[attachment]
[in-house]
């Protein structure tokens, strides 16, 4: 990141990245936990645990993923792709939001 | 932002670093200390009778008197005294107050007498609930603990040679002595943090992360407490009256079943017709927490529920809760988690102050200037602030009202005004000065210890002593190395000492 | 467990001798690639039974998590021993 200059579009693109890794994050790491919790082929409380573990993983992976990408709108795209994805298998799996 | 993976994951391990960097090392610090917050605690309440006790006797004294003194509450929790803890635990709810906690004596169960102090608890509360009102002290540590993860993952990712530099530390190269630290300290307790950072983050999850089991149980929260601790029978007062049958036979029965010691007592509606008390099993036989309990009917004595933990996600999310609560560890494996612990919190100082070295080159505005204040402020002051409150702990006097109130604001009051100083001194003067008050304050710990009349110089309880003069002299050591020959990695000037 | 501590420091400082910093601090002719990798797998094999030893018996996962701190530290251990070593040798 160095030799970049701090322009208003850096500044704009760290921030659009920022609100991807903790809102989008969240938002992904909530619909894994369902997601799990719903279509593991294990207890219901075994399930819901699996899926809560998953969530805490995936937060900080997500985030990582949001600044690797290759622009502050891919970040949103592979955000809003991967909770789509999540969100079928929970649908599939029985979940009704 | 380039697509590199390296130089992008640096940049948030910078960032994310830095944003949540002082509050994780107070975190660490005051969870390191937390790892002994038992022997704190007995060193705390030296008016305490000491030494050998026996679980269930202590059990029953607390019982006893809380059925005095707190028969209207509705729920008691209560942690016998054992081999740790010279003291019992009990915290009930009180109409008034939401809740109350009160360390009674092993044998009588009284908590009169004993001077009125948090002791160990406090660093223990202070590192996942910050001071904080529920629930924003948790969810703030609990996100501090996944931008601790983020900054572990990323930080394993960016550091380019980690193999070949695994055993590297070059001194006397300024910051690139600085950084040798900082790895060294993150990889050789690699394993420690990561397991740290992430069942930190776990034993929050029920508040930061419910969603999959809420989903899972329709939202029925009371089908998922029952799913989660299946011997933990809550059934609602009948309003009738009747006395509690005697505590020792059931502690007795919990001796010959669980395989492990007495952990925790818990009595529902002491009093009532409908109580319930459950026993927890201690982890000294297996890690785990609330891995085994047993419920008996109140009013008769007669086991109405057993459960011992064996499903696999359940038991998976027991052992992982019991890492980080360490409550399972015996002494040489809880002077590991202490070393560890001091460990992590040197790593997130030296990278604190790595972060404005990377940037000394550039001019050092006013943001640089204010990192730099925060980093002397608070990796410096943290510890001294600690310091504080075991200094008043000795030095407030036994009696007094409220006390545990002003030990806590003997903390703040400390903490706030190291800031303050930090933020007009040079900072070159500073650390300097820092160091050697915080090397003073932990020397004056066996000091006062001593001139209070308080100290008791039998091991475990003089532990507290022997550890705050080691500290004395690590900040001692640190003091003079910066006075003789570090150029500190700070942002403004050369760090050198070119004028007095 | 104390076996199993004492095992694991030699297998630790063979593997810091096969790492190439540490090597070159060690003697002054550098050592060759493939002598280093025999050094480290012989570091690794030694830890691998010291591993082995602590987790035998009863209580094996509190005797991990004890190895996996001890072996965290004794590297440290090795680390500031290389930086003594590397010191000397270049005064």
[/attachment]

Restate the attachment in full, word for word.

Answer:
[in-house]
């Protein structure tokens, strides 16, 4: 990141990245936990645990993923792709939001 | 932002670093200390009778008197005294107050007498609930603990040679002595943090992360407490009256079943017709927490529920809760988690102050200037602030009202005004000065210890002593190395000492 | 467990001798690639039974998590021993 200059579009693109890794994050790491919790082929409380573990993983992976990408709108795209994805298998799996 | 993976994951391990960097090392610090917050605690309440006790006797004294003194509450929790803890635990709810906690004596169960102090608890509360009102002290540590993860993952990712530099530390190269630290300290307790950072983050999850089991149980929260601790029978007062049958036979029965010691007592509606008390099993036989309990009917004595933990996600999310609560560890494996612990919190100082070295080159505005204040402020002051409150702990006097109130604001009051100083001194003067008050304050710990009349110089309880003069002299050591020959990695000037 | 501590420091400082910093601090002719990798797998094999030893018996996962701190530290251990070593040798 160095030799970049701090322009208003850096500044704009760290921030659009920022609100991807903790809102989008969240938002992904909530619909894994369902997601799990719903279509593991294990207890219901075994399930819901699996899926809560998953969530805490995936937060900080997500985030990582949001600044690797290759622009502050891919970040949103592979955000809003991967909770789509999540969100079928929970649908599939029985979940009704 | 380039697509590199390296130089992008640096940049948030910078960032994310830095944003949540002082509050994780107070975190660490005051969870390191937390790892002994038992022997704190007995060193705390030296008016305490000491030494050998026996679980269930202590059990029953607390019982006893809380059925005095707190028969209207509705729920008691209560942690016998054992081999740790010279003291019992009990915290009930009180109409008034939401809740109350009160360390009674092993044998009588009284908590009169004993001077009125948090002791160990406090660093223990202070590192996942910050001071904080529920629930924003948790969810703030609990996100501090996944931008601790983020900054572990990323930080394993960016550091380019980690193999070949695994055993590297070059001194006397300024910051690139600085950084040798900082790895060294993150990889050789690699394993420690990561397991740290992430069942930190776990034993929050029920508040930061419910969603999959809420989903899972329709939202029925009371089908998922029952799913989660299946011997933990809550059934609602009948309003009738009747006395509690005697505590020792059931502690007795919990001796010959669980395989492990007495952990925790818990009595529902002491009093009532409908109580319930459950026993927890201690982890000294297996890690785990609330891995085994047993419920008996109140009013008769007669086991109405057993459960011992064996499903696999359940038991998976027991052992992982019991890492980080360490409550399972015996002494040489809880002077590991202490070393560890001091460990992590040197790593997130030296990278604190790595972060404005990377940037000394550039001019050092006013943001640089204010990192730099925060980093002397608070990796410096943290510890001294600690310091504080075991200094008043000795030095407030036994009696007094409220006390545990002003030990806590003997903390703040400390903490706030190291800031303050930090933020007009040079900072070159500073650390300097820092160091050697915080090397003073932990020397004056066996000091006062001593001139209070308080100290008791039998091991475990003089532990507290022997550890705050080691500290004395690590900040001692640190003091003079910066006075003789570090150029500190700070942002403004050369760090050198070119004028007095 | 104390076996199993004492095992694991030699297998630790063979593997810091096969790492190439540490090597070159060690003697002054550098050592060759493939002598280093025999050094480290012989570091690794030694830890691998010291591993082995602590987790035998009863209580094996509190005797991990004890190895996996001890072996965290004794590297440290090795680390500031290389930086003594590397010191000397270049005064």